This daffodil’s leaves are fleshy, sea-green in color, narrow (8-15 mm) and long (20-40 cm). The flowering stems are 20-40 cm long, and the flowers are borne in bunches (hence the name) of five to eight flowers. The decorative part of the flower is made up of two parts: the perianth which is cream-white, and the corona, which is orange-yellow and cup-shaped, measuring about 1.5 cm. There are six perianth petals, each 1.5 cm long and joined to the corona on the lower end. This Narcissus species produces no seed; instead they reproduce by offsets or tiny bulblets. The flowers open as early as December and continue until April, although in Kuroiwa they finish flowering around Feb. 15.

In plants of this kind the bulbs act as a storehouse and the leaves as food factories. It is necessary to let the leaves die back naturally. Some people cut them, but this deprives the plants of vital energy for next year’s bulbs.

In Kuroiwa the suisen are fed with a balanced fertilizer after they have finished flowering, although narcissus require very little nitrogen (chisso). One 20-kg bag of fertilizer is sufficient to cover all the suisen in this area, I was told. The operation takes only 30 minutes. The suisen area is not touched again until October, when the waist-high weeds that have grown up during the long hot summer are cut down with brush-cutting machines.

About 15 km farther along the coast road in the direction of Sumoto there is another suisen-growing area. While driving along I made a number of stops to look at the local flora. In Nakatsu-gawa the road climbs up the steep mountainside, and on either side you can see the natural evergreen laurel forest (shoyo-jurin) mixed together with deciduous woodland.

At the bottom of this climb I saw the wild Japanese pepper plant (futo-kazura, Piper kadzura). The seaside below the Yuzuriha Mountains is the only place in Hyogo Prefecture where the Japanese pepper grows wild. It can also be found in the southern part of Wakayama Prefecture. An evergreen, it climbs tree trunks, clinging by its aerial roots (kikon). Its green, hanging, 3-8-cm-long flowers bloom in May or June, and the red fruits ripen from December to March.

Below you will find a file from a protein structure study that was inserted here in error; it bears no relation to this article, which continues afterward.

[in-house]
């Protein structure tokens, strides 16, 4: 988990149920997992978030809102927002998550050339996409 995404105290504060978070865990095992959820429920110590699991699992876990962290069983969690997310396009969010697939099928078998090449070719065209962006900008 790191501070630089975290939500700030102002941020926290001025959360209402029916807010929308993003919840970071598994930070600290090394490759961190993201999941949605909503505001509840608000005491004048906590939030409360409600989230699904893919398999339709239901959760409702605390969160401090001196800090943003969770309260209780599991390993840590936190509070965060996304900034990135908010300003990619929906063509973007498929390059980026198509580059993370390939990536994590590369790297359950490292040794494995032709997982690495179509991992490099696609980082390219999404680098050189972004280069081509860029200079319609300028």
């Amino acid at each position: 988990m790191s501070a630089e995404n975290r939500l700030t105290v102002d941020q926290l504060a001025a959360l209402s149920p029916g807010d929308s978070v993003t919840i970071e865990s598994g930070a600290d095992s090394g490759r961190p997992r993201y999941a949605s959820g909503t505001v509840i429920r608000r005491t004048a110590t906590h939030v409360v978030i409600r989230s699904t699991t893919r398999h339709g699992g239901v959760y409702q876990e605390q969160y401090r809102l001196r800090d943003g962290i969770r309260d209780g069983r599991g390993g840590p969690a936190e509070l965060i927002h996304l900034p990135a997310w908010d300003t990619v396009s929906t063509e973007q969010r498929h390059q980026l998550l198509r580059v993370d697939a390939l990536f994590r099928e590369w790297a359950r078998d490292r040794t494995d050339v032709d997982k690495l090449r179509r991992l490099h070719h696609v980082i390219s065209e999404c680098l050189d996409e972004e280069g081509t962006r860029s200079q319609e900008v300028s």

A first for me was taimin-tachibana, a small evergreen shrub that grows on the forest floor beneath taller trees. The botanical name is Myrsine seguinii, and it is a member of the yabu-koji ka or Myrsine family. The commonly cultivated manryo (Ardisia crenata) is in the same family. The flowers are tiny, borne along the stem from March to April.

It was a pleasant drive up through this natural forested countryside. The woodland changed from mixed evergreen and deciduous to pure stands of evergreen ubame-gashi. There were also stands of yama-momo (Myrica rubra), another evergreen tree.

Then as I drove around a bend in the road I was shocked to see huge tracts of this magnificent woodland gone, clear-cut, nothing left but bare ground. A local lady told me that a man from Shikoku had bought the forest from Sumoto City, clear-cut the timber and transported it back to Shikoku!

If land within a national park is not safe from developers, what is? While Hyogo Prefecture has been spending huge sums of money in preparation for this year’s Japan Floral 2000 on the other end of the island, facing toward populous Kobe and Osaka, it seems the Yuzuriha Mountains National Park, unseen, is being quietly forgotten. There is not even a park center to inform people about the plants that grow here.

This woodland is a national treasure. It is supposed to be protected. To allow such pillaging to take place is beyond negligence. It is corruption.

Despite this shock, my day trip to Awaji was very rewarding, and I aim to go back in May to see wild flowers. Perhaps I will spend a night in a youth hostel or in one of the many minshuku on the island.